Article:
September 13 2012 12:13PM
Here's a fun little story about how Joffrey Lupul wants to go play in Europe in case of an NHL lockout. Fair enough. Lupul is a likable enough guy, suggesting that both sides "might want to apologize", referring to the players and owners, for the dispute that will shut down training camp openings next week.
Lupul, coming off a 13-goal, 34-point rookie season as a 19-year old, spend his 20-year old season during Lockout No. 2 in 2005 with the Cincinatti Mighty Ducks, leading the team in scoring as one of the younger guys on the team. Obviously, the AHL isn't an option to him this time around.
He can't go to Sweden. The Swedish Elite League apparently doesn't want rental players. His next option would be Russia, but as it turns out, the Kontinental Hockey League may not want him either:
Our clubs have been granted the opportunity to enter into contracts and place on their main rosters no more than three NHL players, and the previously established limit of 25 players per team may be exceeded by the addition of these players. For Russian clubs, only one of the three NHL players may be a foreigner, and this player must meet one of the following criteria set down to ensure that only top-level foreign players come to play in the Kontinental Hockey League.”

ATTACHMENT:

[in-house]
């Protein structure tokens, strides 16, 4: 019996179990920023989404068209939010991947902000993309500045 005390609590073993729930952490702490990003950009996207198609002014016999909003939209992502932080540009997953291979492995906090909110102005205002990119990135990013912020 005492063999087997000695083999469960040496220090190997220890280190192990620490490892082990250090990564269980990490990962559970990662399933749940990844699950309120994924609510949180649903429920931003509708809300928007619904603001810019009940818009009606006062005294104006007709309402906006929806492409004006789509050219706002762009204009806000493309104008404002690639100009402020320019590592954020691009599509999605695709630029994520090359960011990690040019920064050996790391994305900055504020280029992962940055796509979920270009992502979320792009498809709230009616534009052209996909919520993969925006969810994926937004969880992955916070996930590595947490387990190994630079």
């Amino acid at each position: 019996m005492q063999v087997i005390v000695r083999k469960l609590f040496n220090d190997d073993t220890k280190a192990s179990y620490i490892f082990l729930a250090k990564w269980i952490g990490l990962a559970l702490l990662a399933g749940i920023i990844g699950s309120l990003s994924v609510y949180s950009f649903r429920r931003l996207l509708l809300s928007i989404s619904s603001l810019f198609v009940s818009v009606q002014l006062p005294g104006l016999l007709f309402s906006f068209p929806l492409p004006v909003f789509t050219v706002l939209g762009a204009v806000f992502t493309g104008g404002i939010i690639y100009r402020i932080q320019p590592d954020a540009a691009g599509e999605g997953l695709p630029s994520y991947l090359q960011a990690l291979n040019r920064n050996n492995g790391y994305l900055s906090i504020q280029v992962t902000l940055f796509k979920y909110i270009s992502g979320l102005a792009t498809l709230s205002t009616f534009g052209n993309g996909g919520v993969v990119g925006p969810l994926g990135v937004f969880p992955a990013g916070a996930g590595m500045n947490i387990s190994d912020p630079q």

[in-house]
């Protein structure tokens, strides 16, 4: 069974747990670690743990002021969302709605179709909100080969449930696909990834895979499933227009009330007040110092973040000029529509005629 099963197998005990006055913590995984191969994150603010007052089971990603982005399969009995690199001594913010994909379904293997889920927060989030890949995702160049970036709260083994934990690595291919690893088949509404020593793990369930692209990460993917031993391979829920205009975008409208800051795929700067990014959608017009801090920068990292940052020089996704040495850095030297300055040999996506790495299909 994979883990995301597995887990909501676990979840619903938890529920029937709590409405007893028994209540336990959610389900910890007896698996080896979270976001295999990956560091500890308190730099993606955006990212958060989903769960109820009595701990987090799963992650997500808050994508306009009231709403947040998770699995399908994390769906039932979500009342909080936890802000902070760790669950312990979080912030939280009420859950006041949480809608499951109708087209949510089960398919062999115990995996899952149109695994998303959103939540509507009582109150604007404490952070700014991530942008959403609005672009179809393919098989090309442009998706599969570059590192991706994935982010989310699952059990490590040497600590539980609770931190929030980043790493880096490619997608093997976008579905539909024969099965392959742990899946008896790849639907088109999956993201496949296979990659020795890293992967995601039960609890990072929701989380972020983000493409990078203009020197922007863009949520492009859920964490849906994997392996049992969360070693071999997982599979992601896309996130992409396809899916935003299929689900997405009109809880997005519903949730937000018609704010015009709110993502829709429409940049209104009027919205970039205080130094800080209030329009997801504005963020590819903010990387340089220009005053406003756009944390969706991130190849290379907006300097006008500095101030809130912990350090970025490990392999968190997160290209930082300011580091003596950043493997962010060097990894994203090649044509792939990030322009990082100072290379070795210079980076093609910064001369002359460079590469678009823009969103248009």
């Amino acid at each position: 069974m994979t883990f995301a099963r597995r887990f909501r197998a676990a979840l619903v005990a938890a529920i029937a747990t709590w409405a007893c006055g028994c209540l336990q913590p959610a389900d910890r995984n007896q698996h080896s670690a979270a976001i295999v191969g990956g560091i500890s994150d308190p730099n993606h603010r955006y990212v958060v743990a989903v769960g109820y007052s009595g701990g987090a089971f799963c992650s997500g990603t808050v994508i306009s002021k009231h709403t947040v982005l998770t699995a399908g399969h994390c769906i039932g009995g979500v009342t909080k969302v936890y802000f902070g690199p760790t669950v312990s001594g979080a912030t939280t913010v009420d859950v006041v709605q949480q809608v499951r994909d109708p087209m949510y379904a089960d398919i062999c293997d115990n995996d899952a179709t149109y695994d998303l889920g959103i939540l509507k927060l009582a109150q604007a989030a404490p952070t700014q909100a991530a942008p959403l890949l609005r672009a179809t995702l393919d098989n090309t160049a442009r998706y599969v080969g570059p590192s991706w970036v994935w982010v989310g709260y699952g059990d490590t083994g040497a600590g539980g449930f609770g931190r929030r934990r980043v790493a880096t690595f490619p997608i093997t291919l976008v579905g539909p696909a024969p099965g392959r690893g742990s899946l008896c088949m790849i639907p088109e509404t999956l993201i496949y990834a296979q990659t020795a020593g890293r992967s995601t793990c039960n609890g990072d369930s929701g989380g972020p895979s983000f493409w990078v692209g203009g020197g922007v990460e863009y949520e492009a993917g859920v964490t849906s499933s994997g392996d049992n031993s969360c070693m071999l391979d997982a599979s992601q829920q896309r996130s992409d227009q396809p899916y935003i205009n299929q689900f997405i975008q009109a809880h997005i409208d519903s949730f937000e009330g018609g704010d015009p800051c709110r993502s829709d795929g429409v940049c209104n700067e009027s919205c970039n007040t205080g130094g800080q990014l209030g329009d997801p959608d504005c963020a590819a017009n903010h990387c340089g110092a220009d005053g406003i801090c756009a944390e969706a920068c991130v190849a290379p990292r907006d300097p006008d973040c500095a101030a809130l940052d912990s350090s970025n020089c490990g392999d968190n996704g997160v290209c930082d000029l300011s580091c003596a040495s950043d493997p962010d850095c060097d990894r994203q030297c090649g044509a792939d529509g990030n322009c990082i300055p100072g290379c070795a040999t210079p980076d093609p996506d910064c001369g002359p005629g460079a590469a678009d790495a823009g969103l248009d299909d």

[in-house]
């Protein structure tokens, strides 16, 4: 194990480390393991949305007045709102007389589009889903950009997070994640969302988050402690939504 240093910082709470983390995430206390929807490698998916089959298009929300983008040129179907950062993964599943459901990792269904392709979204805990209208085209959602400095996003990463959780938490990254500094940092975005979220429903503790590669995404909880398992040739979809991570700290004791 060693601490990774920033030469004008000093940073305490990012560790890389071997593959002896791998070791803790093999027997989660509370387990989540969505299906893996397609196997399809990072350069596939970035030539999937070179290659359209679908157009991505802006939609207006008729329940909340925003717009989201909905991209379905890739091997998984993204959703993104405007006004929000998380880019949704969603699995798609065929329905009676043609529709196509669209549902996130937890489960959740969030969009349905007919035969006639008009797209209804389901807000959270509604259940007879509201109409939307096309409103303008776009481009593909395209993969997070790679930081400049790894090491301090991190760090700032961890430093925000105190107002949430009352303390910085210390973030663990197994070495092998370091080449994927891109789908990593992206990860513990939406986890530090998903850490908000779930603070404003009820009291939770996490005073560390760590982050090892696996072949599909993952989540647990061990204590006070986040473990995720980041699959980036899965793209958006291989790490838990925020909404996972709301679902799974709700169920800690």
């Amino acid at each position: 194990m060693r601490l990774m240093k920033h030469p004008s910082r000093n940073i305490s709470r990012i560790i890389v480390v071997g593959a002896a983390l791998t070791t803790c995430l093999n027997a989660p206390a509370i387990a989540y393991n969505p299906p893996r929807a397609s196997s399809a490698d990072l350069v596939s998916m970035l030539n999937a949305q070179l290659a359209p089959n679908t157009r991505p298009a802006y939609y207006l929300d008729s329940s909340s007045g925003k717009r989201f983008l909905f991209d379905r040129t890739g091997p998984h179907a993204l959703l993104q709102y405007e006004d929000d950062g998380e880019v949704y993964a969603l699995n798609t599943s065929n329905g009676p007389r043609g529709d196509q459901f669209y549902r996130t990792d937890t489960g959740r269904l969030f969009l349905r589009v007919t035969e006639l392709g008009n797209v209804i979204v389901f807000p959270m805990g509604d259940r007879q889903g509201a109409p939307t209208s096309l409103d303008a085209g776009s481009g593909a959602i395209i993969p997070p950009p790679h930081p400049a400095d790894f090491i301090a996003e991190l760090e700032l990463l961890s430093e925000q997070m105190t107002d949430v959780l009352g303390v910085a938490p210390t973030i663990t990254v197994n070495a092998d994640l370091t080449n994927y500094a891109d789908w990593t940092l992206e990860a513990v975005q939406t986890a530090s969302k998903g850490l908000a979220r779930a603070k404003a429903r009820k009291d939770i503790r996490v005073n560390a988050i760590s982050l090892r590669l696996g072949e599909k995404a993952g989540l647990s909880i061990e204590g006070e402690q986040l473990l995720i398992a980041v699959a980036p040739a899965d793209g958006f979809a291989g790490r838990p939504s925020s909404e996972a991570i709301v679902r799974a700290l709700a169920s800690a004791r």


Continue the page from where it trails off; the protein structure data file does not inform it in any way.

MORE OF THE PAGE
Criteria for foreign players signed from NHL:
- Has played no fewer than 150 games in the NHL over the last three seasons;
- Has experience of playing in the KHL;
- Represented his country at one of the last two IIHF World Championships, World Junior Championships or the Olympics;
- Is a Stanley Cup winner, a Stanley Cup finalist, or a winner of one of the individual prizes awarded by the National Hockey League at the close of the season.
Obviously, this isn't impeccably stringent criteria.
Most Leafs, save for the AHL-eligible ones, meet the 150 game criteria. One particularly notable first-liner doesn't:
Lupul has no KHL experience and has not represented Canada since the 2003 World Junior tournament. He has also never won one of the individual prizes awarded by the National Hockey League at the close of the season, although he was nominated for the Bill Masterton Memorial Trophy this past season.
As for being a Stanley Cup finalist, well, in 2006 he played for Anaheim, the year Edmonton made the final. A year, in 2007, he played for Edmonton as Anaheim made the final.
More players seem to be staying home than they did in 2004, but for some players who just want to play, they have fewer options. Like Joffrey Lupul, not wanted in Sweden or in Russia, despite being one of just eight point-a-game players in the NHL last season.